Scientists at Columbia University's Lamont-Doherty Earth Observatory (LDEO) have solved a long-standing contradiction about the workings of the deep Earth.
Image: The chemical composition of ocean-island lavas support the idea that the Earth's deep mantle has been continually moving and mixing. Credit: LDEO
While some geochemists have argued that parts of the deep mantle have remained unchanged since the formation of the Earth, some geophysicists and others have believed that the entire mantle has been moving throughout geologic time. The question of whether the deep-Earth changes is central to scientists' understanding of the process of heat loss from deep beneath the surface.
LDEO earth scientists Cornelia Class and Steven Goldstein now show that the evidence favors a moving mantle, with the deepest parts of the Earth affected by the same tectonic processes that occur at the surface. The study appears in the Aug. 25 issue of the journal Nature.
"For 30 years scientists have debated whether there is a layer of the mantle that has remained unchanged since the formation of the Earth," said Class. "We found the strongest evidence yet that indicates the opposite is true."
Class and Goldstein's re-evaluation of this concept of the inner Earth is based on their work with two new databases: the Petrological Database of Ocean Floor Basalts (PetDB) and Geochemistry of Rocks from the Oceans and Continents (GEOROC).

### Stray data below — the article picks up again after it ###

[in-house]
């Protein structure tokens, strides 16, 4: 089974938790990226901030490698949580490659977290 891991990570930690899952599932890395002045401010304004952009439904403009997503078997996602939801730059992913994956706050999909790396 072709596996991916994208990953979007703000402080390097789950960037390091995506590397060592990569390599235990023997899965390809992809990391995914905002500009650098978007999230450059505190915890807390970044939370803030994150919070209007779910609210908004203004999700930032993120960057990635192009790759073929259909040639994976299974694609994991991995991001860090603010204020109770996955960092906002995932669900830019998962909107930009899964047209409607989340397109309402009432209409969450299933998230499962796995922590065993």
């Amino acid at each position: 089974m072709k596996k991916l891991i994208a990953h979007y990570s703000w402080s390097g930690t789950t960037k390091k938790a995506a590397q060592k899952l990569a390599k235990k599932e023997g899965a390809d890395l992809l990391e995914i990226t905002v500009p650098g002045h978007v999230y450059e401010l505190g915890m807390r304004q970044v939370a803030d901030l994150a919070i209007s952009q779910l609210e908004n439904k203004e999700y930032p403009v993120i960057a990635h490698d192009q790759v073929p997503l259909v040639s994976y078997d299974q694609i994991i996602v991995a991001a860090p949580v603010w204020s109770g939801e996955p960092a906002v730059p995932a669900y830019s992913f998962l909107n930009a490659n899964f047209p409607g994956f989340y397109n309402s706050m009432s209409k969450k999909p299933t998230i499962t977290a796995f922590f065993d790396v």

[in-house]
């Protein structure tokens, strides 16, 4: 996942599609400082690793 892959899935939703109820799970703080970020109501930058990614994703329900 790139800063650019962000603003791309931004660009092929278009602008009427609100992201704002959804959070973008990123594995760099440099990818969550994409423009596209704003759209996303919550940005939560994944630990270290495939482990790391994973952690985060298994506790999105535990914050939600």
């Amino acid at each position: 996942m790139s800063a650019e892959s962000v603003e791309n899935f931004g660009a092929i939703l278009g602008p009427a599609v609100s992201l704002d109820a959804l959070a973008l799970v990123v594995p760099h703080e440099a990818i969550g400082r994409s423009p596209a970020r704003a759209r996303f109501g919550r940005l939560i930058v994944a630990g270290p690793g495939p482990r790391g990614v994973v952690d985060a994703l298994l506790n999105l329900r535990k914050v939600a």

Scientists have known that upper mantle basalt found at mid-ocean ridges, formed by sea-floor spreading, comes from previously formed oceanic and continental crust. The new global data synthesis demonstrates that ocean island lavas, chemically most like mid-ocean ridge basalt, were previously processed by plate tectonics, say Class and Goldstein, indicating that the deep mantle has been continually moving and mixing.
This result adds to growing evidence "that most of Earth's mantle has been subject to the same forces that drive the movements of Earth's crust," said Sonia Esperanca, a program director in the National Science Foundation (NSF)'s Division of Earth Sciences, which funded the research.
Explore further: Stretchy slabs found in the deep Earth